The magic of nowhere
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Join our photographer and media specialist on safari as she talks about why she loves the Kgalagadi Transfrontier Park and how our gear was put to the test.

The Kgalagadi Transfrontier Park is an arid wildlife reserve in the Kalahari Desert region of South Africa and Botswana. To the west it borders Namibia and is known for its red dunes and large dry pans. The landscape is flat with almost no mountains which makes the sky seem

endless and the sunrises and sunsets almost impossibly beautiful. This barren land of dust and dunes happens to be my favourite place in the world. This is where I go to completely disconnect from the world and live among wildlife for a few weeks.

The park offers traditional rest camps, wilderness camps, and a smattering of isolated camps on the Mabuasehube Reserve (a part of the Kgalagadi Transfrontier Park). The campsites are the reason I keep going back. On the Botswanan side of the park are a few large dry pans. Each pan has two or three campsites overlooking it. The campsites are separated by kilometers of sandy roads and only one party can book a campsite at a time. These isolated campsites allow you to experience the untouched wilderness of the Kalahari and give you the feeling of being the only people on earth. The closest town is a strenuous five-hour drive away. The closest rest camp is a 12-hour drive away.

As far as amenities go, the Mabuasehube campsites offer nothing more than a wooden A-frame, a longdrop (a non-flushing pit toilet), and sometimes a rusty shower which may or may not have water. The rustic accommodation adds to the experience as it puts the remoteness of your location into perspective -- no plumbing, no electricity, no cellphone signal. Bliss.

You will be spending a lot of time at camp as you have to limit your game drives to save fuel. Most of these camps overlook pans, so bring a hammock and a good pair of binoculars for some comfortable game-viewing. Animals are also drawn to the camps, so you'll have little critters like ground squirrels and guinea fowl hanging around. On our last trip, we were lucky enough to have a pair of resident red-necked falcons in a tree above our tent during the day and a pair of spotted eagle owls at night. Predators are also known to be attracted to these sites so be cautious when walking around - especially at night.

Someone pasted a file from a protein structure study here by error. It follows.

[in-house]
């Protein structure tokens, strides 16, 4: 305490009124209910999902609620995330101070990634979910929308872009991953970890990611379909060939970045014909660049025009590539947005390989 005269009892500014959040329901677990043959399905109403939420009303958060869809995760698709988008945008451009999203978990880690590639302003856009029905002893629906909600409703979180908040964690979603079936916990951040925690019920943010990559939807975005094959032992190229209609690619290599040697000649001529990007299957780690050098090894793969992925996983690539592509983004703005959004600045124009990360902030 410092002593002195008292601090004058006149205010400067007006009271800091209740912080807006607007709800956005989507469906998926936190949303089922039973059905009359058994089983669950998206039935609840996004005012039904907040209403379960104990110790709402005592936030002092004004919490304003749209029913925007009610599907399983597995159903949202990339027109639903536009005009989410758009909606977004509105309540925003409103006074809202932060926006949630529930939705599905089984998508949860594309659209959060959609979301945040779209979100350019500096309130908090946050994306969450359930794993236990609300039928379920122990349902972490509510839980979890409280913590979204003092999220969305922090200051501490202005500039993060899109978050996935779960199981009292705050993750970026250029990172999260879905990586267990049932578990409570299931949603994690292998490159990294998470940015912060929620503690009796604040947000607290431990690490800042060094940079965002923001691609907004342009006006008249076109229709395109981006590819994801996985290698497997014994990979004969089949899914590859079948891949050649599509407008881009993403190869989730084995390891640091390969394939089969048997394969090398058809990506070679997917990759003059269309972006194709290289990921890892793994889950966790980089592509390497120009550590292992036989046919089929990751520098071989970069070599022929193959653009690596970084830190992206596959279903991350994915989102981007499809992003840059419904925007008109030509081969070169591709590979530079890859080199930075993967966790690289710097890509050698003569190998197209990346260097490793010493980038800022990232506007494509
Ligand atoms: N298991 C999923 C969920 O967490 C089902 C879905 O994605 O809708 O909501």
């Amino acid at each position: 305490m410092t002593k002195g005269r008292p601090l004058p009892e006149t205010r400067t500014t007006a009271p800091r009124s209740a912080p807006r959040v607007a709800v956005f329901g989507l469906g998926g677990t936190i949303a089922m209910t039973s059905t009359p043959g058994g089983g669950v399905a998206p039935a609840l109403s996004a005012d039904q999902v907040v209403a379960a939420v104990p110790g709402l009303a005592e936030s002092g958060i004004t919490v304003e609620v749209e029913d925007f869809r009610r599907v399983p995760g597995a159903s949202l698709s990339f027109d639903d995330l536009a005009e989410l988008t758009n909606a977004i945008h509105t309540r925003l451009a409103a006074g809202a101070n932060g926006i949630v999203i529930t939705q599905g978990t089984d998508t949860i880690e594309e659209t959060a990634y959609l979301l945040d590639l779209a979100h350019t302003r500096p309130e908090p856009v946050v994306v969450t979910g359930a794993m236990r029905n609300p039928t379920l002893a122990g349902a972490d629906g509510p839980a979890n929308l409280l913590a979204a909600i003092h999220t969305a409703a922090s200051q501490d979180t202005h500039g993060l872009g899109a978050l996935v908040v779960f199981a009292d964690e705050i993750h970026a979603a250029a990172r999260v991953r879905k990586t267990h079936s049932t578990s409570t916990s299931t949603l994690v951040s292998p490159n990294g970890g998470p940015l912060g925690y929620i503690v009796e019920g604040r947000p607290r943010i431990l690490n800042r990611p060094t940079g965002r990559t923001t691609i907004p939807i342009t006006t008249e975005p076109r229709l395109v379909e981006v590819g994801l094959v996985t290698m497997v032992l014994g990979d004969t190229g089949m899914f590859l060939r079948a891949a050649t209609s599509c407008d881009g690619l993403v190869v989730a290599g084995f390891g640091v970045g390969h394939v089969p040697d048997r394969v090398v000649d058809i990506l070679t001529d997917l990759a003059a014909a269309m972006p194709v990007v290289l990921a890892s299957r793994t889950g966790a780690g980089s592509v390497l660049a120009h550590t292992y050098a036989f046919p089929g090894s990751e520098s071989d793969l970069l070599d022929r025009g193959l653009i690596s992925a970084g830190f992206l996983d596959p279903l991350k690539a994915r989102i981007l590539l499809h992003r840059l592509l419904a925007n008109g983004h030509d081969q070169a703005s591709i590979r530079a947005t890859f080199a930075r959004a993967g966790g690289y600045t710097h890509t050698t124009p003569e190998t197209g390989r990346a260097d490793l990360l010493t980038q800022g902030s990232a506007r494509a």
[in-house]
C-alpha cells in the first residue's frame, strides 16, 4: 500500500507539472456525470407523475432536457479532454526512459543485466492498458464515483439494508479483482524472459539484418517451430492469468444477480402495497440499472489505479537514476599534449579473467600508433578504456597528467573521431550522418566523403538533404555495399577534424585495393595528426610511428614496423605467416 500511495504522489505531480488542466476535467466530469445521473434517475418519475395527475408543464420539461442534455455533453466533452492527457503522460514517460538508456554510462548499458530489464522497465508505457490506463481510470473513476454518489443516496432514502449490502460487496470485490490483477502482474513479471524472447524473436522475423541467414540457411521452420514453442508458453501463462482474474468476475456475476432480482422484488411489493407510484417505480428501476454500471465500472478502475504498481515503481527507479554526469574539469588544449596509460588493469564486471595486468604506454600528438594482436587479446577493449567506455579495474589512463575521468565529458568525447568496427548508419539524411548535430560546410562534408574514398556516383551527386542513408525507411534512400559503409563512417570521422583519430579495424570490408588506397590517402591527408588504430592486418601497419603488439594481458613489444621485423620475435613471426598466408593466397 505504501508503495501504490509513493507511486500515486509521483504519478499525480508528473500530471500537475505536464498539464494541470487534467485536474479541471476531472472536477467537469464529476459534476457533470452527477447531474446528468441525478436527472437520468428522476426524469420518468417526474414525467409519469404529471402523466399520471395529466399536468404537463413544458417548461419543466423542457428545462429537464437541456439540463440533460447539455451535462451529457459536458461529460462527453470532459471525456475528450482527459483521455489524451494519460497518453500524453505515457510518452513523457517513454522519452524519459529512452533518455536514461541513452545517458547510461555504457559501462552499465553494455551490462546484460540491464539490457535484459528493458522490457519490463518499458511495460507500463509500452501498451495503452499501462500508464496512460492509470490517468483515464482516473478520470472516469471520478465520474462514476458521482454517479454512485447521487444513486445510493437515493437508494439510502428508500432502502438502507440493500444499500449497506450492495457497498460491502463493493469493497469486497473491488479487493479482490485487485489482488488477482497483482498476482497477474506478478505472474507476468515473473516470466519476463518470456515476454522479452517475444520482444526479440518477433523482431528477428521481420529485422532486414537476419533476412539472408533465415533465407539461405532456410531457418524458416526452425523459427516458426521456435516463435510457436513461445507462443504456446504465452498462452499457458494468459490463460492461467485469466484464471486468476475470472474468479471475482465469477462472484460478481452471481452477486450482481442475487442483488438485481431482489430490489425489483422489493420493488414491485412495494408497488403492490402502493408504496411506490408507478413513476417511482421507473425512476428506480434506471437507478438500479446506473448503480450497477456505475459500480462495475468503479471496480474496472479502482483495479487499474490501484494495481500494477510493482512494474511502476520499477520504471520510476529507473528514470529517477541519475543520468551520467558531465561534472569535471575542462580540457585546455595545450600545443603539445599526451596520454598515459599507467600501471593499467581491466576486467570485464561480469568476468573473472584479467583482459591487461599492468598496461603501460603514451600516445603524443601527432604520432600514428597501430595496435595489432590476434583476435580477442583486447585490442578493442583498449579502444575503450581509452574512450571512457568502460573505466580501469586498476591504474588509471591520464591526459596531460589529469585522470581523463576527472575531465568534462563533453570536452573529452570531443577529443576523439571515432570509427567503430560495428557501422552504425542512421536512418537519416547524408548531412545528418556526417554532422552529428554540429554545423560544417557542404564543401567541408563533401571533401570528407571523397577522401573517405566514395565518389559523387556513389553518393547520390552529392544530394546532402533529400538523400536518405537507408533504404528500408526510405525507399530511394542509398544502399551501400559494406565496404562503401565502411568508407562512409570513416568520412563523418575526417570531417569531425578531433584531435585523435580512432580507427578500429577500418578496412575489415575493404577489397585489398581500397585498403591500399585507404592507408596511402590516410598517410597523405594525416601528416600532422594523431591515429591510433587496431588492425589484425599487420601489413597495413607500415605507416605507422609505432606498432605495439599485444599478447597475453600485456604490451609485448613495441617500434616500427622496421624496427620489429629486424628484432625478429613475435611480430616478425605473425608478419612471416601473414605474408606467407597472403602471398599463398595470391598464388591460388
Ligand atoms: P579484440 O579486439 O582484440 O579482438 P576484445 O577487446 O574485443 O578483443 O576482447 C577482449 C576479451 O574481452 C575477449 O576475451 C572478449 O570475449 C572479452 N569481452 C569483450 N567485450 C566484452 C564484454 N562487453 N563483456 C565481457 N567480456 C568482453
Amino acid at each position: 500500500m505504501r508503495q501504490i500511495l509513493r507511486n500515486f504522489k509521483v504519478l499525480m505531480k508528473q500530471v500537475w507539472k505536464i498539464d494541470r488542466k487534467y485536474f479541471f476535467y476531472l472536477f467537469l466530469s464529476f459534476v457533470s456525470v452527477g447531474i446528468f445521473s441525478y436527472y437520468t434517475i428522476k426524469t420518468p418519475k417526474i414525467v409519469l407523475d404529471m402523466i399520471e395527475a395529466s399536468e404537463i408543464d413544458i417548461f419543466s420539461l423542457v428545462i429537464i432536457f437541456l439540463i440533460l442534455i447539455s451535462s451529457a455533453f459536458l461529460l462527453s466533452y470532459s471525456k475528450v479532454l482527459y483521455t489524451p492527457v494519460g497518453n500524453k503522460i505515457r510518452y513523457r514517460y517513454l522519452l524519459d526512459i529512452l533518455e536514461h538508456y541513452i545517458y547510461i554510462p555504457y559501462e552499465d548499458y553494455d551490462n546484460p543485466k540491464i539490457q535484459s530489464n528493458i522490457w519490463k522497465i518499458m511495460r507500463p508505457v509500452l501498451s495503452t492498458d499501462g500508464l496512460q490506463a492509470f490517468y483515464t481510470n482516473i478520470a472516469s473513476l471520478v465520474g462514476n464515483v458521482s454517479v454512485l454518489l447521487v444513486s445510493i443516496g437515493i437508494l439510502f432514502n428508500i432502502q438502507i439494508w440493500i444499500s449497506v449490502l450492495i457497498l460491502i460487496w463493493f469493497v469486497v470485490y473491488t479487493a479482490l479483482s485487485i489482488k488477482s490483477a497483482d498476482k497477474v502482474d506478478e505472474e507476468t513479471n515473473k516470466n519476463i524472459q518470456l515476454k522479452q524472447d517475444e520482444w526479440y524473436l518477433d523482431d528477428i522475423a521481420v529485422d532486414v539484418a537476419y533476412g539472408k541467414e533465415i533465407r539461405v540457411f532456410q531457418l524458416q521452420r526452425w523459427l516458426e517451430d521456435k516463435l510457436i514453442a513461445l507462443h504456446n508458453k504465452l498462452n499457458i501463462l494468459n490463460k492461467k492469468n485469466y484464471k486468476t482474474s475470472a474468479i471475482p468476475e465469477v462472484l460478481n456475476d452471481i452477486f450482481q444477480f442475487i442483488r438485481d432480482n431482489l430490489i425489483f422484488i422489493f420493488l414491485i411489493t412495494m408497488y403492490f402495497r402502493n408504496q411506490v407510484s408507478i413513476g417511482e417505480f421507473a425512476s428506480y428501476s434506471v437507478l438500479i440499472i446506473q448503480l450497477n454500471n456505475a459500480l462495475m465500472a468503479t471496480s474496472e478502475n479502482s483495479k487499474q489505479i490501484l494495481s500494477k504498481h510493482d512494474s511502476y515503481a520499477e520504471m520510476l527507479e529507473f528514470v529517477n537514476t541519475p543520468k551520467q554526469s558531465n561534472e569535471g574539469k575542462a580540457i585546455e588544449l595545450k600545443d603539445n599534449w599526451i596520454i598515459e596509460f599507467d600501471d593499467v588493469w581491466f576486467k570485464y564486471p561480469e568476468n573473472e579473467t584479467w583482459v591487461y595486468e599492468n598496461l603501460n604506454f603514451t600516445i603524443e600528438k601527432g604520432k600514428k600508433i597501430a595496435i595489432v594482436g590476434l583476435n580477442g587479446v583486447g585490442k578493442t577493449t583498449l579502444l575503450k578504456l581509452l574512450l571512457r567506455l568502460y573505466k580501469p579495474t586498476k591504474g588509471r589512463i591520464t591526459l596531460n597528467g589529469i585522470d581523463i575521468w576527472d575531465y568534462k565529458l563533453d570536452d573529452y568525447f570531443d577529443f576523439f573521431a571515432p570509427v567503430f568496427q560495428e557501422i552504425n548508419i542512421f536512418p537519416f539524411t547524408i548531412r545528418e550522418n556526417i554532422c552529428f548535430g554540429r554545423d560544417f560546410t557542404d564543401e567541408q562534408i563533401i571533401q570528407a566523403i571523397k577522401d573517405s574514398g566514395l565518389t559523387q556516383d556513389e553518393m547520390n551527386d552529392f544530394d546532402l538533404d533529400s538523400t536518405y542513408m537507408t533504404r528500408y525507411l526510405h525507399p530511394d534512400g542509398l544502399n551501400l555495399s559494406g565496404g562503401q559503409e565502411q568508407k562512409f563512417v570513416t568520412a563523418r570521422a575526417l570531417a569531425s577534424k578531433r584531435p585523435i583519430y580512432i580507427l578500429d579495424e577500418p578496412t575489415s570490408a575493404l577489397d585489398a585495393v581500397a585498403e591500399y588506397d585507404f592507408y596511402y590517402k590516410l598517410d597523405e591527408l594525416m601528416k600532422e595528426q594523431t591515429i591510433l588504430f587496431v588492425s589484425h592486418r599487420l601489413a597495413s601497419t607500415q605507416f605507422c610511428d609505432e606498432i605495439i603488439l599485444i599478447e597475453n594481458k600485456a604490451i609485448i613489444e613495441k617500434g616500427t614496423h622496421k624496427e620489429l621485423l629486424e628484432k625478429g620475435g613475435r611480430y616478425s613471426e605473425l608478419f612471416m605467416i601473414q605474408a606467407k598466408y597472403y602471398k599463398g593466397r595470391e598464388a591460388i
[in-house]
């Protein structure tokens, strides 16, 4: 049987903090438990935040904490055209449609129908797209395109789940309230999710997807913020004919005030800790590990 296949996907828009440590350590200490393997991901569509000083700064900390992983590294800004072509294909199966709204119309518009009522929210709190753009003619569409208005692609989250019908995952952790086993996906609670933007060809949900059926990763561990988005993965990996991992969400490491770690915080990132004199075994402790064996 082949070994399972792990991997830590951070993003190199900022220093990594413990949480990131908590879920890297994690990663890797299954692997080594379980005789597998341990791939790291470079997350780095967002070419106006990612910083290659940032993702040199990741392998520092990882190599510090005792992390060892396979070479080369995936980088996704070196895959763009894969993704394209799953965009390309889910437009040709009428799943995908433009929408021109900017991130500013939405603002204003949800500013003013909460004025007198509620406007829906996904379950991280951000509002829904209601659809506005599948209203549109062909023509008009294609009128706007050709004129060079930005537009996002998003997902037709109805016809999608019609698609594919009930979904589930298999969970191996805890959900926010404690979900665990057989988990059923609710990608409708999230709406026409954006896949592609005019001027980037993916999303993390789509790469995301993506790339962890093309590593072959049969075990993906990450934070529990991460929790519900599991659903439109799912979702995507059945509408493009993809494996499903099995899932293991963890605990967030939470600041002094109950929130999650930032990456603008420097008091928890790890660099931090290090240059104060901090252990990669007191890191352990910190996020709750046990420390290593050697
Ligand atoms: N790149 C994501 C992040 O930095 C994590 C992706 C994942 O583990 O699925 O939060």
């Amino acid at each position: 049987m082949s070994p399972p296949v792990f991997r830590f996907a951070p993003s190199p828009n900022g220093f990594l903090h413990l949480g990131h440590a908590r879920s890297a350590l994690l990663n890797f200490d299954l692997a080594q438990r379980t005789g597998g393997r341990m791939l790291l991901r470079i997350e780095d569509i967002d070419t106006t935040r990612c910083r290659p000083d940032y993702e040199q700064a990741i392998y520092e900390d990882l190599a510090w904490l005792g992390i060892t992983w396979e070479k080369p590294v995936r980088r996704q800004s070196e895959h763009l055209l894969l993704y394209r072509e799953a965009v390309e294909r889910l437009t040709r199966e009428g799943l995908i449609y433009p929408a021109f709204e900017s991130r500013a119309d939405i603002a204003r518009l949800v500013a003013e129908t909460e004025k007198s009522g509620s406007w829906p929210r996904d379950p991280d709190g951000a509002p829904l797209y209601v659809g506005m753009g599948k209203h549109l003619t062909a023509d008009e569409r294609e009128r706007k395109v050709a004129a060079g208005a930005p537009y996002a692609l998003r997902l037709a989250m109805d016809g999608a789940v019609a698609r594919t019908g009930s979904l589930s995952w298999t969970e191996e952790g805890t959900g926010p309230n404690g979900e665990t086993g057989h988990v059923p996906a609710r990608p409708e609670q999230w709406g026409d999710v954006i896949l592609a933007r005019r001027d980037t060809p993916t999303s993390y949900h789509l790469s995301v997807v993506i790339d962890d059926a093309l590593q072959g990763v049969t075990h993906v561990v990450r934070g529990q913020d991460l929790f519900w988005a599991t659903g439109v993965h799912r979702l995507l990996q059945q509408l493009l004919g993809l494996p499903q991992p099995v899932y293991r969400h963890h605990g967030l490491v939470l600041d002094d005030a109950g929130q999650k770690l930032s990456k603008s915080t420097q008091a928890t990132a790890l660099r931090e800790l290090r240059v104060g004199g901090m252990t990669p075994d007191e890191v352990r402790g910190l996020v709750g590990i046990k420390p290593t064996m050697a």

On our very first trip to Mabuasehube, we didn't think it necessary to pack away our things at night. On the second night, we had all gone to bed as the last embers of the bonfire died down. I lay in my tent listening to the night sounds. A barn owl screeched past. The distant roar of lions. The fiery-necked night jar. The jackal. The loud crash of pots and pans. I sat up - wide-eyed, heart throbbing. I've heard stories. Horror stories. But of course I'm a naturally curious person and I couldn't bear the thought of not knowing what was lurking around outside my tent.

A rustic campsite with a longdrop, shower and A-frame in Mabuasehube in the Kgalagadi Transfrontier Park in Botswana

So, despite the cold and the fear, I unzipped my tent enough to stick my torch out. There in the spotlight I saw glowing eyes and fur. A werewolf? A brown hyena. The first brown hyena I had ever seen.

The following morning, we assessed the damage caused by the werewolf. Overthrown chairs and tables. A full 25-litre container of water dragged through the sand. A pair of binoculars a few metres into the veld. A tripod even further into the veld. A solid steel camping fridge with teeth holes. Lesson learnt: put everything away at night. Everything. Over the years, we have had many predators pay a visit. Leopards, lions, spotted hyenas, and more brown hyenas. It is exhilarating.